People’s Budget, not populist

It did not promise freebies to win votes, instead kick started many initiatives to facilitate Ease of Living

By Author A Rakesh Reddy   |   Published: 13th Feb 2018   12:04 am Updated: 12th Feb 2018   8:29 pm

The immortal line Desamante matti kadoi, desamante manushuloy was uttered by the great Telugu poet Gurajada. It translates to, “a country doesn’t mean its terrain or land but a country means its people.” The government, Budget and other reform policies should be for the country, its people and their betterment.

Economists measure the impact of a Budget by the GDP growth, stock market response or the FDI inflow. But wouldn’t it be better if the analysis is from the ‘aam admi’ perspective? Generally, the last Budget before the next election is populist, irrespective of the party in power.

Moreover, the pro-rich image given to the government by the opposition and the report of unequal wealth distribution last year convinced everyone that this Budget would be all about freebies and wooing the public.

Ease of Living

Prime Minister Narendra Modi’s speeches at the Davos summit made it clear that the focus of this Budget would be on raising the quality of living of the common person. What constitutes this Ease of Living? Anything that betters the quality of life of the common person.

As expected, roti, kapda and makaan are the primary things but along with that banking, electricity, healthcare and skilling have become core components, which make the life of a common person better. Hence, the year needed to have a HI-FIST Budget.

H – Housing
I – Infrastructure (roads, healthcare, transport, electricity)
F – Food & Farmers
I – Inclusion (financial & digital)
S – Skill Development
T – Tax breaks for MSMEs, middle-class

Farm Focus

The Economic Survey indicated that our economy will reap the fruits of conscious economic shocks given to it in the last two years and the GDP growth rate will be above 7% for the next year.

The prime focus of this Budget seemed to be farmers as they are in distress due to successive droughts and failure to find right prices for their produce. The government has taken steps in that direction by increasing the MSP on a few crops to 1.5 times. Credit available to agriculture has also been increased. Schemes like Operation Green to improve logistics and upgradation of rural haats have been launched.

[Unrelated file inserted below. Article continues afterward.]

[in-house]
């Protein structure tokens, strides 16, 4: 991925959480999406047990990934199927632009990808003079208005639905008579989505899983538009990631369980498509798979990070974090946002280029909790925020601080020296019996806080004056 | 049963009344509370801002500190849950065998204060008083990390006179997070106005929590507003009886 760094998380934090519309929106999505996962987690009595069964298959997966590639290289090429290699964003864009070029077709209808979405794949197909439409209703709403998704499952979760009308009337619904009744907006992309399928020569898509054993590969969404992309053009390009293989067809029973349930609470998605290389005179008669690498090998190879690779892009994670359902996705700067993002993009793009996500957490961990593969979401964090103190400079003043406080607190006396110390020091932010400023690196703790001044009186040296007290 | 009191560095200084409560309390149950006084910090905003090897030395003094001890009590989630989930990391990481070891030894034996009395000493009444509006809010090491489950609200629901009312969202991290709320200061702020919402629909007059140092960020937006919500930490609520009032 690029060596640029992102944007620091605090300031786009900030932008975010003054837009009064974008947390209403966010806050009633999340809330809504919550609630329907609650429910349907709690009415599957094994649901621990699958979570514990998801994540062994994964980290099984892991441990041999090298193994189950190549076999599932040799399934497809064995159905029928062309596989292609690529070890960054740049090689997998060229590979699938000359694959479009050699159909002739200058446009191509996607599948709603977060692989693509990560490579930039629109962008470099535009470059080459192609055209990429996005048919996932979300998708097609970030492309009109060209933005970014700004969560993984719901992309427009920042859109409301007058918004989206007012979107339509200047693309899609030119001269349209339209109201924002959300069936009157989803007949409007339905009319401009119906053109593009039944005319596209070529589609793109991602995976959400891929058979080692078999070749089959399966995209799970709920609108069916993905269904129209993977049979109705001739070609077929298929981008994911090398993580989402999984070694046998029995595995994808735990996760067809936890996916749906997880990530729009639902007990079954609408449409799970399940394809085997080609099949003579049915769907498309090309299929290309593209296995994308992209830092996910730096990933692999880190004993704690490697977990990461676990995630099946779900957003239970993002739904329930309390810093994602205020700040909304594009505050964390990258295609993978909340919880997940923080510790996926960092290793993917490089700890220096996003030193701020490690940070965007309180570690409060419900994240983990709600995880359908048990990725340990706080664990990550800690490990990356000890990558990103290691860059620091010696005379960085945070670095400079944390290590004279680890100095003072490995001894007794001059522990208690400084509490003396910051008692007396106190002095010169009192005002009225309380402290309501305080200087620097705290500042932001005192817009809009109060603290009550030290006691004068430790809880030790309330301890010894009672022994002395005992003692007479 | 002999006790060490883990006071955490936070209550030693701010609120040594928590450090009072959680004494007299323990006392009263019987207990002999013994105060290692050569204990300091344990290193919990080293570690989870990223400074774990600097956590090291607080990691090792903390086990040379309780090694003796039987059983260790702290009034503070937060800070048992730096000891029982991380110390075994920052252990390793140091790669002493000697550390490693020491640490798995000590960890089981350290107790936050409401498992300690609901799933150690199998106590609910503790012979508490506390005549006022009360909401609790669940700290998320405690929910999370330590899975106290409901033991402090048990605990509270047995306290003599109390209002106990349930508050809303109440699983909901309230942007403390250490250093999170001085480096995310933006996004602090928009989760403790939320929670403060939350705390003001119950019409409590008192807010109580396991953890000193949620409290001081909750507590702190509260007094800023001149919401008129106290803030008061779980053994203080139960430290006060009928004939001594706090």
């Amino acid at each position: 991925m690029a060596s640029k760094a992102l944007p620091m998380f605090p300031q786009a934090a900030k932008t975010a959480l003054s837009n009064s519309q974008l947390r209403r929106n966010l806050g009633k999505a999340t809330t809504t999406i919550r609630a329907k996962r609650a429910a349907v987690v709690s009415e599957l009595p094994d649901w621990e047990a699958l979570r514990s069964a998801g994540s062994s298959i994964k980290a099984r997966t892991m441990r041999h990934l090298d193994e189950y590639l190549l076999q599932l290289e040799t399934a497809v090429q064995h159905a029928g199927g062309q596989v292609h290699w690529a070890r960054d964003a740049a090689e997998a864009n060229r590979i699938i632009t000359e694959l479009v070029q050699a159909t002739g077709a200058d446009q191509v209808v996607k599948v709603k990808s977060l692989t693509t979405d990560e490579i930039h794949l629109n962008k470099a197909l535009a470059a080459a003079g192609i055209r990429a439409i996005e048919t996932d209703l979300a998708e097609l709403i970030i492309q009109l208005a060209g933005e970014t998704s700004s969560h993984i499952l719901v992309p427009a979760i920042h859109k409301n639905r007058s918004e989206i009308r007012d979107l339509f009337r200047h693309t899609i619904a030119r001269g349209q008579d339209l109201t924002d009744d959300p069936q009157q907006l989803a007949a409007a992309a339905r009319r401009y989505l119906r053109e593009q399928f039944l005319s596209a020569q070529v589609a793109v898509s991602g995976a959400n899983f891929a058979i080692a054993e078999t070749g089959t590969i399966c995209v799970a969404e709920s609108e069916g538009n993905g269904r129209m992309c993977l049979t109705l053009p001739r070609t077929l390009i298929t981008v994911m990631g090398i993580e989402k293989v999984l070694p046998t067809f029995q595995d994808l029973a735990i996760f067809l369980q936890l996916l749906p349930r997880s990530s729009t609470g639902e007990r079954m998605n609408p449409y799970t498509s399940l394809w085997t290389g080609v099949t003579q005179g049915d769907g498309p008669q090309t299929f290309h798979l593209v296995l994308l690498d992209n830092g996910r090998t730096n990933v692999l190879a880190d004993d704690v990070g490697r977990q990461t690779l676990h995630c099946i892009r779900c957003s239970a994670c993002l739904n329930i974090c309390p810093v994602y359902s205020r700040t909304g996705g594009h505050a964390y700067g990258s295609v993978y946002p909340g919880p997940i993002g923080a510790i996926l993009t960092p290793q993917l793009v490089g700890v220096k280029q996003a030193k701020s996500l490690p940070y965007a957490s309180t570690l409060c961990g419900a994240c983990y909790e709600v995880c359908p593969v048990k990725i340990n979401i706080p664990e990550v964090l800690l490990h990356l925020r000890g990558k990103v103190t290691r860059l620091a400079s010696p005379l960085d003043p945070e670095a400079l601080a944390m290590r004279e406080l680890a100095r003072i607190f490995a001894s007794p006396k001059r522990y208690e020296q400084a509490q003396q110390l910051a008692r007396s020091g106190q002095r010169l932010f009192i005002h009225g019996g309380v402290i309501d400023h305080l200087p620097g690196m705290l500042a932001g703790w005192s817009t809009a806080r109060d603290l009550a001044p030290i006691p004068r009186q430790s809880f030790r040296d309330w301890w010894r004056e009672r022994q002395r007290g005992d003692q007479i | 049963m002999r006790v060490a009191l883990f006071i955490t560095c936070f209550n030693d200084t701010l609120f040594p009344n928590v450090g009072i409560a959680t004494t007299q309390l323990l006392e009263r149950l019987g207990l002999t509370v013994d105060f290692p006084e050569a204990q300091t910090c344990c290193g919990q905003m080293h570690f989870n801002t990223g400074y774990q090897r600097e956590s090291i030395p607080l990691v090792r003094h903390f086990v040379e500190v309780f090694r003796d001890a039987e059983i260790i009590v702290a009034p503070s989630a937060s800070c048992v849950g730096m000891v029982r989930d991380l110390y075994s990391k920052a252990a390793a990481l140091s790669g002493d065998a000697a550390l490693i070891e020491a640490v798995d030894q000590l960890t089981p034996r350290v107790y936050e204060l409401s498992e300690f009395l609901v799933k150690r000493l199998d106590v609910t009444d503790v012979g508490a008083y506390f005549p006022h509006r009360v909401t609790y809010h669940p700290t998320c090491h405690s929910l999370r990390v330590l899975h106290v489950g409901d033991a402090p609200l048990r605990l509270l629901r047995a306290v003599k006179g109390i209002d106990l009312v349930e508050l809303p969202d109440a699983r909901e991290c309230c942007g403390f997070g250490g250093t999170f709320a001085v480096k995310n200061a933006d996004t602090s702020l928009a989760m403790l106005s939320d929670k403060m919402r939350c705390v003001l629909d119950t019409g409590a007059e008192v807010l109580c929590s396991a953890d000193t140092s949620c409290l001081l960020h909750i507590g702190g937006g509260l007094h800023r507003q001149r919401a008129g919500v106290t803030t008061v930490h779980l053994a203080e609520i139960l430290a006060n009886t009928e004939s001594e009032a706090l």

When more than 60% of our population lives in village, the government’s increased focus on rural infrastructure will boost ease of living. It plans to spend nearly Rs 14.34 lakh crore on livelihood and infrastructure creation. This is going to generate a lot of jobs in rural India.

Unemployment Problem

This combats the unemployment problem in two ways. One, it has the potential to stem migration and let farmers focus more on agriculture and allied activities. Second, the investment will create many new jobs in rural India and the manufacturing sector will absorb this workforce.

If statistics are to be believed, in 2018-19 it would generate, “321 crore person days, 3.17 lakh km of rural roads, 51 lakh new rural houses, 1.88 crore toilets, and provide 1.75 crore new household electric connections”

Further, the allocations to some of the government schemes include:

• 51 lakh houses to be constructed under the Prime Minister Awaas Rural Scheme

• Prime Ministers Ujjwala Scheme’s target raised to 8 crore poor women from 5 crore

• Pradhan Mantri Saubhagya Yojana gets Rs 16,000 crore to construct 1.88 crore toilets

• Kisan Credit Card extended to fisheries and animal husbandry

• MNREGA allocation increased to Rs 55,000 crore from Rs 48,000 crore

• Mission Ayushman Bharat, a new healthcare scheme, to provide cover of up to Rs 5 lakh for 50 crore Indians

Middle-Class Concerns

People are of opinion that middle-class is the most affected. Since the revenues from the GST are falling, possibly the government felt that cutting taxes was a risky move. But it provided a Rs 40,000-standard deduction on travel and medical expenses.

Let us look at how the income tax has changed over the years from 2014 before we conclude that the middle-class has been ignored. (see Income Tax Structure graphics table)

Due to the GST, costs of a majority of items have come down. Demonetisation has made interest rates on loans cheaper. A person with a home loan of Rs 20 lakh saves Rs 60,000 in a year due to interest rate reduction.

The government is investing hugely in road, rail and metro. Plans to build new airports, apart from the Udan scheme, have been announced keeping in mind the middle-class of the country. The increased tax base is expected to boost government’s revenues in the near term, which in turn, may provide room for the government to ease the burden on the middle-class.

The big positive from the Budget is that it did not promise many freebies to win votes of the people but did take many initiatives for Ease of Living. It shows the government is still focused on quality spending that yields long-term gains to the nation.

(The author is a spokesperson of BJP, Telangana)